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thefieldsofelysium
Shop_seller_2 thefieldsofelysium is a Chictopia seller who has been hand-picked by our editors to sell merchandise on our website.

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thefieldsofe...
posts: 170

I’m surprised that no-one has brought this up yet (at least, as far as I can tell). It’s taken over practically every news channel and blog. I think it’s incredibly fascinating — it really is a turning point in Iranian (and, really, world) history.

Even though I support what the protesters are fighting for, I find it disturbing to see mounting violence coming from both sides. (Although, I suppose many mass protests eventually resort to physical confrontation, intentionally or not.) Police officers and government supporters beat student protesters, and – in turn – protesters pull pro-government people from their cars and bikes, and attack them. It’s no longer a peaceful protest, and I think this throws a bit of a wrench into the issue, in terms of morality and human rights.

Also, regarding Obama’s seemingly insecure stance on the protests (not cleaving strongly to either side), I think he’s merely approaching the event the way he approaches most things: with caution. And I agree that – at this particular point in time – this is most likely the best attitude, given that he has promised that America would not interfere with Iran’s internal affairs, and he takes into account the fact that he still has to keep the window of dialogue open with Iran’s government.

Thoughts?

posted about 5 years ago
twinkl
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twinkl
posts: 125

I was going to post this topic as well, but honestly, all I know of the issue comes from headlines I see on twitter and one article I read on Yahoo.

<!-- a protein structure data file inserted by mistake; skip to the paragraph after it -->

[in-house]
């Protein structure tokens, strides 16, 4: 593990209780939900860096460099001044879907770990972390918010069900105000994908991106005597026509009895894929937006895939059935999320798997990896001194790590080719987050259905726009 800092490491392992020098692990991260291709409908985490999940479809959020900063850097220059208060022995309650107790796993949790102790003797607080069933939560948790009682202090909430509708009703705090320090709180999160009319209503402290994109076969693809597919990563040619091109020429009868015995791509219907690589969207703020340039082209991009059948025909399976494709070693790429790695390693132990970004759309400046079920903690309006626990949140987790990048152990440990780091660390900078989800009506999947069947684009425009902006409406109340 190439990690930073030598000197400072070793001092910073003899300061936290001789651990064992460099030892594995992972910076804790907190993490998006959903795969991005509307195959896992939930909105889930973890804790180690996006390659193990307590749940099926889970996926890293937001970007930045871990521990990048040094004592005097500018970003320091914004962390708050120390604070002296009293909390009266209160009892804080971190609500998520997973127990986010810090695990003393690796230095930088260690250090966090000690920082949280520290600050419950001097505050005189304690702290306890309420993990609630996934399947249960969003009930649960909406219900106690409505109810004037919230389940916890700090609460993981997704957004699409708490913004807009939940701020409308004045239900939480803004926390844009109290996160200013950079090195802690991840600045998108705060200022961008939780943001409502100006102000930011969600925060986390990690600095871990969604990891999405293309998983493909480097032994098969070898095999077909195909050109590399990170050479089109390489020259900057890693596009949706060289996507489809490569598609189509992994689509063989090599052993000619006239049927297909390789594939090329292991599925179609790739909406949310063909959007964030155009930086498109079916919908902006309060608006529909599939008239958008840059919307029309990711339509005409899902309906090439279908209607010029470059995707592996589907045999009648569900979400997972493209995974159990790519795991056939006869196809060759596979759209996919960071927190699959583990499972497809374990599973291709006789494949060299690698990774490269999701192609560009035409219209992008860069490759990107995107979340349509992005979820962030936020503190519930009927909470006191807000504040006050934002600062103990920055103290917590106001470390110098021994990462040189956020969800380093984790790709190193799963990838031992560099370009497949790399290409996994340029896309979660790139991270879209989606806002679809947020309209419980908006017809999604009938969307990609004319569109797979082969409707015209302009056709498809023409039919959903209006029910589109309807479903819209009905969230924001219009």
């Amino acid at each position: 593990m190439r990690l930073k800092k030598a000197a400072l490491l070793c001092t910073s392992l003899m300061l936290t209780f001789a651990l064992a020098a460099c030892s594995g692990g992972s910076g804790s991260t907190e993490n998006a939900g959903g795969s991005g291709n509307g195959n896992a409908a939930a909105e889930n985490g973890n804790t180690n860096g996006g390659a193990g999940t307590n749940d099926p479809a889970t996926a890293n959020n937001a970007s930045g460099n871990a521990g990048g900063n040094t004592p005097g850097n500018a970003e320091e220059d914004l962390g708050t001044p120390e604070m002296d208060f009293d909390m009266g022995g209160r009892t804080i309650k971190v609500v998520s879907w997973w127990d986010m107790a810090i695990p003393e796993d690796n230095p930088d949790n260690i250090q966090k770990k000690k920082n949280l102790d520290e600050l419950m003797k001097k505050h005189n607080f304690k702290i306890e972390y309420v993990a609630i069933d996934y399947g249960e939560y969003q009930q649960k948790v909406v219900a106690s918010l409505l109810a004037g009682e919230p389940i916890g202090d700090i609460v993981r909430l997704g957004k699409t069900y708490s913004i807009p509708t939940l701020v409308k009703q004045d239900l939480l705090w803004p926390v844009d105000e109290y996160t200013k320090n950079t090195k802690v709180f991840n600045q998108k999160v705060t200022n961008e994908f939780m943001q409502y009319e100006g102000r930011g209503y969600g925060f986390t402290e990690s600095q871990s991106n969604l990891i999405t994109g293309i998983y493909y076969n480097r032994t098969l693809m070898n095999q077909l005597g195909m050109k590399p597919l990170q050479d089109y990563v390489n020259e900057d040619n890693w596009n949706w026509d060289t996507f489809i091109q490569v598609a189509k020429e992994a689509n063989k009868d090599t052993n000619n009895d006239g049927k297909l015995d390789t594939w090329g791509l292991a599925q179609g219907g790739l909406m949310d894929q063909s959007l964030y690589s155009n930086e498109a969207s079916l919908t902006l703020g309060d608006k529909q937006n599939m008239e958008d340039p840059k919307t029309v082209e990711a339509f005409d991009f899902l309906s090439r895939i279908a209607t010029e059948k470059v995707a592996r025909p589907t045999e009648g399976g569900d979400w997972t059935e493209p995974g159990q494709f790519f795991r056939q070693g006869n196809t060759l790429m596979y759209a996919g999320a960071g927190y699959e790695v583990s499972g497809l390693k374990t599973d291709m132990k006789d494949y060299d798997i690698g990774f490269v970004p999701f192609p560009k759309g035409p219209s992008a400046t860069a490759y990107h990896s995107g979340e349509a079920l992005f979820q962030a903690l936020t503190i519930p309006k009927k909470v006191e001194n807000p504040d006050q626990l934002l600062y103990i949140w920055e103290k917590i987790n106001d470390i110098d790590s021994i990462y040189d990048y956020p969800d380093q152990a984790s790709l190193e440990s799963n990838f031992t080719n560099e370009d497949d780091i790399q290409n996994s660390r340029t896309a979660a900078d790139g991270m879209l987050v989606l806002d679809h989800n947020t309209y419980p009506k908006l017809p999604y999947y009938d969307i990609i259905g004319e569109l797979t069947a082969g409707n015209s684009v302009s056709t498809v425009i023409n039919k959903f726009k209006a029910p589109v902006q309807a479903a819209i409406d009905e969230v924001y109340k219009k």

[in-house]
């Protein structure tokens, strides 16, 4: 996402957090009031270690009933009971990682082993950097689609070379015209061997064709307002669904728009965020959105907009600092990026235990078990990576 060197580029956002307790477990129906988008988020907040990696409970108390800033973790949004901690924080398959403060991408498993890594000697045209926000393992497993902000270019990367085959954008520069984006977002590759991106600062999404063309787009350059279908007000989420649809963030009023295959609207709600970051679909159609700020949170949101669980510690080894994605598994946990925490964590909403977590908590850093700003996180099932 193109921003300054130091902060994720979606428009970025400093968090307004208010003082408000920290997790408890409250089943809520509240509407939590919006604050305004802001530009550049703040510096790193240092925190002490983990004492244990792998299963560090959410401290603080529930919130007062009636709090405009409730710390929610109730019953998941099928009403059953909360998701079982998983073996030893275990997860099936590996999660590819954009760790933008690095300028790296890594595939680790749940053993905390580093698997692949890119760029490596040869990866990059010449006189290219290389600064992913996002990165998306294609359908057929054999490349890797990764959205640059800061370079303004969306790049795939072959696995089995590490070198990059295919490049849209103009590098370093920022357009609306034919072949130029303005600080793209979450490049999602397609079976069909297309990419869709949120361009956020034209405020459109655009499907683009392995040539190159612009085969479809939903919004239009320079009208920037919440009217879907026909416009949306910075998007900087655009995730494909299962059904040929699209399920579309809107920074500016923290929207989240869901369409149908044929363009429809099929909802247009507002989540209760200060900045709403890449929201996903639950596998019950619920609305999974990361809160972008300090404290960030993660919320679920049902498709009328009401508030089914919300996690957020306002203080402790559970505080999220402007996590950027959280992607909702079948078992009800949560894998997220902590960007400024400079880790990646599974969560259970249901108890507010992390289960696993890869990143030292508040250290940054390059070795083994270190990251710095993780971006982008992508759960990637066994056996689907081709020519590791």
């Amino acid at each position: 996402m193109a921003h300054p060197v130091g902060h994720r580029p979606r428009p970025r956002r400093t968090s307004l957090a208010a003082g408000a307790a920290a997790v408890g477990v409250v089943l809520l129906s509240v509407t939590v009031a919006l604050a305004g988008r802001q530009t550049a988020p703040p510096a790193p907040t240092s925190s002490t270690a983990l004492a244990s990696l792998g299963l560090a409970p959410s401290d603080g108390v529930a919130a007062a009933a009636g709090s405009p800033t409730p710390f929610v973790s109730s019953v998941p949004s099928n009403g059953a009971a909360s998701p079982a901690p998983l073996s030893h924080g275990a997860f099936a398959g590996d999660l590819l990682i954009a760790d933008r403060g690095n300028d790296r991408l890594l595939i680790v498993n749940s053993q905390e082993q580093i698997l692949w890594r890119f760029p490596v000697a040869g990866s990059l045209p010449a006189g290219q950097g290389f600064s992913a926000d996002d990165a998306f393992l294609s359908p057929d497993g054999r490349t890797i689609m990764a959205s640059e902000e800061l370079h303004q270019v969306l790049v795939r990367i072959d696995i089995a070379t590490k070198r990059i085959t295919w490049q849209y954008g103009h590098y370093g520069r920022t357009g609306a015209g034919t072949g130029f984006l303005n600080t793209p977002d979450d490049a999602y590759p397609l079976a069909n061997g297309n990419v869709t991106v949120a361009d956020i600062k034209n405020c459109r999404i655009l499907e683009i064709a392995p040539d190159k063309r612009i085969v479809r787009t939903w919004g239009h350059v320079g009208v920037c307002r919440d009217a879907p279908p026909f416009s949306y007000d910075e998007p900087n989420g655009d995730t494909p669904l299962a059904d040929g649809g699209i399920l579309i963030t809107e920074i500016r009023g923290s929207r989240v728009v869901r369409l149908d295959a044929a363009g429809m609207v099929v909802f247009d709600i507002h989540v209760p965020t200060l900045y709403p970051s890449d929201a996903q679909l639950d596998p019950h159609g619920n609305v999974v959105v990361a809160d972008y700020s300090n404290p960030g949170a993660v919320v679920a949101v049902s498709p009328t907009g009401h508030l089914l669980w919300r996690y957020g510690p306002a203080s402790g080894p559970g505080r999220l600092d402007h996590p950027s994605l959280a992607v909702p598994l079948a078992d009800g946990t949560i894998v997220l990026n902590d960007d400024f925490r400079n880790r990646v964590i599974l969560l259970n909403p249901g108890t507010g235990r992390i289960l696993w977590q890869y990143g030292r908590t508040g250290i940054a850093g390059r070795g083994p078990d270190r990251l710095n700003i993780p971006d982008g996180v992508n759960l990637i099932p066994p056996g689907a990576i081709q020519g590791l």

I think it’s wise for Obama to have stated that the US does not plan to meddle in Iran. I don’t quite agree that superpowers should boss around sovereign nations. The whole “superpower” paradigm is changing as well, so I don’t really have any faith in America as an authority in other parts of the world. But then again, maybe it’s all entirely calculated and the risks just outweigh any gain the US stands to win in Iran.

It’s an atrocity for the government to force violence on peaceful protesters. But I don’t think it justifies putting American lives in danger. There are plenty of atrocities being perpetrated by governments all over the world—how people in North Korea barely get food, for example. It’s just how the world is… no?

I do hope it’s well documented for the present and future.

posted about 5 years ago
 
thefieldsofelysium
Shop_seller_2 thefieldsofelysium is a Chictopia seller who has been hand-picked by our editors to sell merchandise on our website.

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thefieldsofe...
posts: 170

Yes, I agree that the “superpower” paradigm is changing — I think for the better, although I don’t really see a world where every country gets an equal and fair say in international issues. (Countries with greater stability, wealth, skills, and/or resources will always have leverage over others. Hegemons will ultimately be hegemons, even if the degree to which they’re hegemonic changes – and even if the title changes hands – over time.)